In 1989, two defining moments in modern history occurred. Both involved democratic protests for greater freedom, but they turned out very differently.
The first was the peaceful fall of the Berlin Wall, which started a chain reaction that led to the breakup of the Soviet Union and the end of the Cold War.
The second was the brutal suppression of the Tiananmen Square protests.
The Tiananmen Square protests continue to capture the imagination of freedom-loving people everywhere because of what the protests stood for and how the Chinese government responded to them, then and now.
Fundamentally, the protests stood for freedom and democracy.
For nearly two months, protesters pushed for democratic reforms to the Chinese political system. They sought to curb corruption in the Communist Party, expand freedom of speech and press, and have their basic human rights respected. And they took inspiration from the most potent symbols of American democracy.
For instance, students from the Central Art Institute constructed a 33-foot statue of the Goddess of Democracy. The Goddess, which resembled the Statue of Liberty, symbolized “a consciousness of democracy” that had been “awakened among the Chinese people,” according to the students. “The people’s Goddess stands tall,” they proclaimed. “The new era has begun!”
Likewise, students read translations of the Declaration of Independence to the crowd. This was the first time that many Chinese had heard Jefferson’s famous words: “We hold these truths to be self-evident, that all men are created equal, that they are endowed by their Creator with certain unalienable rights that among these are Life, Liberty and the pursuit of Happiness.”
Thirty years later, there is less freedom in China. The Communist Party maintains its inhumane grip on power. It has placed millions of people, from religious minorities to political dissidents, in concentration camps. It is developing a “social credit system” to regulate the conduct of its citizens through electronic tracking. And it maintains the so-called “Great Firewall,” a sophisticated system of censorship designed to clamp down on political discussion that might call the legitimacy of the regime into question.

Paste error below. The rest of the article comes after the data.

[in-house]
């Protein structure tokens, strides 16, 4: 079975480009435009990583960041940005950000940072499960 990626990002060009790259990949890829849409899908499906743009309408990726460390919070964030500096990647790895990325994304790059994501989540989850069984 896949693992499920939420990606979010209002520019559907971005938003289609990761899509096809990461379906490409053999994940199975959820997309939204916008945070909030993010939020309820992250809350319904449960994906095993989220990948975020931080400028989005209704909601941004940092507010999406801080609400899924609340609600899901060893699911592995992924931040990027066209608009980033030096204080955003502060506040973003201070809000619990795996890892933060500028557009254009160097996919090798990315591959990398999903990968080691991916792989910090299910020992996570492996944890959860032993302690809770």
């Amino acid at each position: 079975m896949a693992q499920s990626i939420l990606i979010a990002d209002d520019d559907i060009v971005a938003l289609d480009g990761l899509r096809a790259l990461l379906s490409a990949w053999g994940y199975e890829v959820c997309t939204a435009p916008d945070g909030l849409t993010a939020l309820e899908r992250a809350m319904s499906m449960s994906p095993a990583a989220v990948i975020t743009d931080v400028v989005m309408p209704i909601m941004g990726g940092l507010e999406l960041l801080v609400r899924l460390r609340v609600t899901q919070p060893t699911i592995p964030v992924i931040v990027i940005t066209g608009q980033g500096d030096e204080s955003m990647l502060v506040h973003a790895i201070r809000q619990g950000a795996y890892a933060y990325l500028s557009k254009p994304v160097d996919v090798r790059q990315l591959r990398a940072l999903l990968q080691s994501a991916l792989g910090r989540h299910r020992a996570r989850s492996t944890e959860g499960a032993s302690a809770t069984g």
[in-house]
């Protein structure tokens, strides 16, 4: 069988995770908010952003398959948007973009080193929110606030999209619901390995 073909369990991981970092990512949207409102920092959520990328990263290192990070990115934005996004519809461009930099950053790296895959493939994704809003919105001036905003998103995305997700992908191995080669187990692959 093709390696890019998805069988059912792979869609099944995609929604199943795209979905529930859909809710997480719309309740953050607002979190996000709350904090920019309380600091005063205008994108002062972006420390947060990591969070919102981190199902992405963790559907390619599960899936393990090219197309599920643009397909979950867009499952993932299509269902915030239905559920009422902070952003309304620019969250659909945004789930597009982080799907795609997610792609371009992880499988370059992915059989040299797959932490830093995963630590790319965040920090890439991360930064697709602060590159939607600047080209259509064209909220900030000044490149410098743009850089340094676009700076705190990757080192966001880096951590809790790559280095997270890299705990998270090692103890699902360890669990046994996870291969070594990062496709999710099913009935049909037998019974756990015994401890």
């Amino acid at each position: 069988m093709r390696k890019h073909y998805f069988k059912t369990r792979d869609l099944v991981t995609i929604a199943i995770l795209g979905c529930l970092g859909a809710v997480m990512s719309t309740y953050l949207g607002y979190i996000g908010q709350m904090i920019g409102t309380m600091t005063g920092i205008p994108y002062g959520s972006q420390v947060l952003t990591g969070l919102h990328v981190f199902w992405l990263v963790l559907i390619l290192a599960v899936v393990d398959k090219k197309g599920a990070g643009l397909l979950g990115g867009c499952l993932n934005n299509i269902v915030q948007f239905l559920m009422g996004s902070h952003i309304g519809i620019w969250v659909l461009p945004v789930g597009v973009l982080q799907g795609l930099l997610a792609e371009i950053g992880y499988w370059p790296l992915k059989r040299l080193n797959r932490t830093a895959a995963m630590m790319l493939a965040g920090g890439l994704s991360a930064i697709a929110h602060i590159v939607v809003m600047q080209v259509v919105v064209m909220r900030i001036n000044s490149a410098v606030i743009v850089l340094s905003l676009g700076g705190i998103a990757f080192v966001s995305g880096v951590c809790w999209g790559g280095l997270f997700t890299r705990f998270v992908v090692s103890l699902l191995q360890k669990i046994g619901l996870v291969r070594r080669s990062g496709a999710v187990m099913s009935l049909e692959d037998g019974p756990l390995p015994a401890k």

Unsurprisingly, discussion of the Tiananmen Square protests are a prime target of Chinese censors. In The People’s Republic of Amnesia, author Louisa Lam explains why: “a single act of public remembrance might expose the frailty of the state’s carefully constructed edifice of accepted history.”
The United States must be resolute and unified in our stance against Chinese human rights abuses. There should be no question on where we stand as a nation against these heinous actions; we must condemn them whenever they arise.
But it should not just be America. The world should watch what is happening in China today. It is long past time for a public discussion of what transpired 30 years ago and where the world is going in the future.